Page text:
Will Voters Overlook Right-Wing Violence and Calls for Violence?
Tea Party candidates and right-wing pundits have introduced a frightening amount of violent rhetoric into this year's campaigns, suggesting that if right-wing voters don't get their way they should consider resorting to violence or even revolution against a "tyrannical" federal government. They have portrayed the president and Democratic congressional leaders not only as political opponents but as enemies of America bent on crushing individual liberty and undermining the nation's interest. With that kind of example and inflammatory rhetoric from right-wing leaders, it's hardly surprising that members of Congress have faced death threats, or that violence and thuggish behavior have broken out on the campaign trail:
Among the races to watch:
- U.S. Senate, Kentucky: Campaign supporters of Senate candidate Rand Paul's knocked a woman to the cement, and another stomped on her shoulder and pressed her head to the ground with his foot, landing her in the hospital with a concussion and multiple sprains. Paul called the attack a "crowd control problem."
- U.S. Senate, Alaska: Candidate Joe Miller's paramilitary security team manhandled, handcuffed, and illegally detained a journalist who was trying to ask the candidate a question.
- U.S. House, Florida 22nd Congressional District: Republican Congressional candidate Allen West has used violent rhetoric in his campaign, used members of a biker gang for protection, and defended the harassment and bullying of a Democratic staffer attempting to video a public event.
- U.S. Senate, Nevada: GOP candidate Sharron Angle famously suggested that if the elections don't go the way Tea Party activists want, there may be need to resort to "Second Amendment remedies."
All indications point to widespread Republican gains on Election Day, which should mitigate against inflammatory charges that President Obama and his Democratic allies had somehow stolen the election. But if a number of close and heated races are won by Democrats, don't be surprised by violent reactions among those who have been amped up by Glenn Beck and other purveyors of paranoia.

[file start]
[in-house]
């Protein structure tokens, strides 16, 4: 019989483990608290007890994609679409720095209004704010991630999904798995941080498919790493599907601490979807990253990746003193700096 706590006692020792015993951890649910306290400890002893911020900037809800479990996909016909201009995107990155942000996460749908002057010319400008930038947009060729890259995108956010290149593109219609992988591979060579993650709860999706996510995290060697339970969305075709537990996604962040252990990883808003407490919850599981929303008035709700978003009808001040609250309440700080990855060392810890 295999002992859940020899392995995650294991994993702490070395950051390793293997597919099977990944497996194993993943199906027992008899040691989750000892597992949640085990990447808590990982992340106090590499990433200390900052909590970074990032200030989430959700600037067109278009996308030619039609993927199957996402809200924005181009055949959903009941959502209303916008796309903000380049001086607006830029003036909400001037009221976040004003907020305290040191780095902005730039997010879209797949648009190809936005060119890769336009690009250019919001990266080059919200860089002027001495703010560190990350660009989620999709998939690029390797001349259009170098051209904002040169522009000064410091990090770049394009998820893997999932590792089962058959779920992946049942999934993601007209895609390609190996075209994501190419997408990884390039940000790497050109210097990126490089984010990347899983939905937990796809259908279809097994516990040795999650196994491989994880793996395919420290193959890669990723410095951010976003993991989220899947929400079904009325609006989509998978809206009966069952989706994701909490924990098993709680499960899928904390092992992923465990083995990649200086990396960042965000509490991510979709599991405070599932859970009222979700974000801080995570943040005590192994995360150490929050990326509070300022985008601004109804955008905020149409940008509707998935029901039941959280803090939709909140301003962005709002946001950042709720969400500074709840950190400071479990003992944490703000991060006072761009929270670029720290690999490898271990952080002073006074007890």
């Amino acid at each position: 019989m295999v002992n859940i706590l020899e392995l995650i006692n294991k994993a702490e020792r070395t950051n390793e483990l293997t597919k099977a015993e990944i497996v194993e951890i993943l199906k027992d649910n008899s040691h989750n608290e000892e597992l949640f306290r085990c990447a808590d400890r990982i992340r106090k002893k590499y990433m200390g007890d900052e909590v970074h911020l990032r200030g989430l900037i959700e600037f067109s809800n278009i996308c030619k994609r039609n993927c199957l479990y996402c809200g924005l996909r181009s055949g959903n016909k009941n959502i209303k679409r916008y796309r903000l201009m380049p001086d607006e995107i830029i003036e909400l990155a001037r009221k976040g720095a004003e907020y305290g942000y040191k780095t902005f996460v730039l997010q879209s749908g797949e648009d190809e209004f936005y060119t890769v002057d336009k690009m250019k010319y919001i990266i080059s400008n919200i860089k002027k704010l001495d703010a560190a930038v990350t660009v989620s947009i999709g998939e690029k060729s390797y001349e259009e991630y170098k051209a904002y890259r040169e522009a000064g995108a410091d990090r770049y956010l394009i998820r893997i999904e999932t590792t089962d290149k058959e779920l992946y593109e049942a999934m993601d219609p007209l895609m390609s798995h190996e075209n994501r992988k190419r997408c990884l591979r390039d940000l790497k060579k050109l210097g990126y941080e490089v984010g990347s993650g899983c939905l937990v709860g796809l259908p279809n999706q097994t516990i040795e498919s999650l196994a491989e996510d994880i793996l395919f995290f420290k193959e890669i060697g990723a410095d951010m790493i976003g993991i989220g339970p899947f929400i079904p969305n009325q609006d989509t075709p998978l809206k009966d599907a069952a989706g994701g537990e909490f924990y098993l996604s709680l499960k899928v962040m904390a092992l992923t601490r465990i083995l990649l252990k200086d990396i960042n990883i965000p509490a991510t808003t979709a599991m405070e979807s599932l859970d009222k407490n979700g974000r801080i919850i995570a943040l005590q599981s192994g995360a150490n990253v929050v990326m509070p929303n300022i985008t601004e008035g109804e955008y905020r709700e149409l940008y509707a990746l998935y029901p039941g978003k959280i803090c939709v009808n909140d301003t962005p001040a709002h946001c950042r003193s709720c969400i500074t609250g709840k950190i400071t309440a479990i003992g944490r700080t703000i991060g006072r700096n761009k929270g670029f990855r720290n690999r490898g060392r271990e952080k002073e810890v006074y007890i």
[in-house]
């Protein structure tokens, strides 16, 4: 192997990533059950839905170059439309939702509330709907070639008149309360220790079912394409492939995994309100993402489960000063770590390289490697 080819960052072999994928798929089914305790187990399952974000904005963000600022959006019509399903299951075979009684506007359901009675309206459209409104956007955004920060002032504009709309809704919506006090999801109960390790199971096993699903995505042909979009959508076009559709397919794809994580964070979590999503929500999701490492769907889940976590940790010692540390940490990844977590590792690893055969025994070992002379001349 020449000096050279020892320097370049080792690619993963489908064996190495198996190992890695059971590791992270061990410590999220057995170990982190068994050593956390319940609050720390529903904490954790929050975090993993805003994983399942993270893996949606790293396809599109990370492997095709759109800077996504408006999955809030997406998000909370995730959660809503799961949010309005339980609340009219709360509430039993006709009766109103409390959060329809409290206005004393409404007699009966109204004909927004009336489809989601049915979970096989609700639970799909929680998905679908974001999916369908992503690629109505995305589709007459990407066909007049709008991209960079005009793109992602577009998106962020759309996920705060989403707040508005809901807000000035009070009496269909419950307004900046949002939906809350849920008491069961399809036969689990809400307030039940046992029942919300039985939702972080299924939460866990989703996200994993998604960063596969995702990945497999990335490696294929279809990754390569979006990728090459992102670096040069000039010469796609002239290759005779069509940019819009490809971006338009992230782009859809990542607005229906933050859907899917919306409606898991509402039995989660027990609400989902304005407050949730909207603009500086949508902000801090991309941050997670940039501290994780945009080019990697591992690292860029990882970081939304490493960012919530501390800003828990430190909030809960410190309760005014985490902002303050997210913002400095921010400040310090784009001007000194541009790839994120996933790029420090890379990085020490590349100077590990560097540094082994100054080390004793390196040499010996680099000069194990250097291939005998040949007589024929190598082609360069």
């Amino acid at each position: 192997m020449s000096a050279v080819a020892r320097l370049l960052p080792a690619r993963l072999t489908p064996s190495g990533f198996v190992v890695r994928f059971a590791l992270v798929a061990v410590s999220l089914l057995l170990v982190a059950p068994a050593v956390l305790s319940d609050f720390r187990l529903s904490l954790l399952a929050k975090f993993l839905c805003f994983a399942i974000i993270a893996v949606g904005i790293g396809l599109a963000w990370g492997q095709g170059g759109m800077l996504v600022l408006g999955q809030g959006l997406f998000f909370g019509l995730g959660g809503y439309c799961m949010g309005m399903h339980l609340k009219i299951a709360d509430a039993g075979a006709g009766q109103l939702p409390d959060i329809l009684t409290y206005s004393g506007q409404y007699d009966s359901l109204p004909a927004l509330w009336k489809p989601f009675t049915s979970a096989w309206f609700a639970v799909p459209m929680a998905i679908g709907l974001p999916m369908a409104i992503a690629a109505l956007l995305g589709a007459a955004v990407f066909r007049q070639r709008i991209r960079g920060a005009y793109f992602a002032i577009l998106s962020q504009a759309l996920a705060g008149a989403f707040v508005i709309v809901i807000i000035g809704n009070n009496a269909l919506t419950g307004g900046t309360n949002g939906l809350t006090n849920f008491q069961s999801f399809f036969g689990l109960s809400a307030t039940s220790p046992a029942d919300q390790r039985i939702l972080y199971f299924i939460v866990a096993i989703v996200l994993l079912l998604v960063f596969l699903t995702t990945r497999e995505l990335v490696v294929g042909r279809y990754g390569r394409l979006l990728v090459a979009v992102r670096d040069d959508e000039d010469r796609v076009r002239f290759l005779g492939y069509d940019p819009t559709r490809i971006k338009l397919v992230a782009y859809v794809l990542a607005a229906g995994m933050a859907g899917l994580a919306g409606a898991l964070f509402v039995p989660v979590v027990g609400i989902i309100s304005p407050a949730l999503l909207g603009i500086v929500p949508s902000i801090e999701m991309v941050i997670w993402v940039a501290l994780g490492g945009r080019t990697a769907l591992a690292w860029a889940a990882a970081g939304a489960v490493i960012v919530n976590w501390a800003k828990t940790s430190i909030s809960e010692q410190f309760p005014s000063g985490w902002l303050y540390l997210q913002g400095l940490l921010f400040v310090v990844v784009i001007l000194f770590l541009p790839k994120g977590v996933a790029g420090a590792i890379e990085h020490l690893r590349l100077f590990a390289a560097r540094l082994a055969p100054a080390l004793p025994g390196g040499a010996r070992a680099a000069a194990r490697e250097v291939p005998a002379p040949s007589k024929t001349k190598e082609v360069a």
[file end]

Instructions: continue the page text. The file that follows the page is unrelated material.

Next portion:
Will Right-Wing 'Grassroots' Campaigns Mean Big Win for Government by Big Business?
With a big push from a Supreme Court granting corporations the same right as citizens to influence American elections, big business interests are pouring huge amounts of their record-breaking profits and cash-on-hand into buying a government that is even more willing to sacrifice the interests of individual Americans to the demands from corporate America. A coalition of right-wing groups coordinating with each other to lead the GOP-supporting effort dumped an additional $50 million into ads in competitive House races in the final weeks of the campaign. Unless and until a constitutional amendment addresses the extraordinary damage created by Citizens United and other Supreme Court decisions that have undermined campaign finance laws, we can count on corporate America to invest whatever it takes to elect politicians pledged to implement policies that sacrifice the health of American consumers and workers, and the well-being of American communities, on the altar of ever-greater profits and wealth for those who already have the most.
Among the biggest investments by corporate interests dropped in competitive races are:
- U.S. Senate, Colorado -- Ken Buck v. Sen. Michael Bennet. American Crossroads alone has spent more than $5 million attacking Bennet; reportedly this race featured a record 3.9 million in outside funding on just one day in October.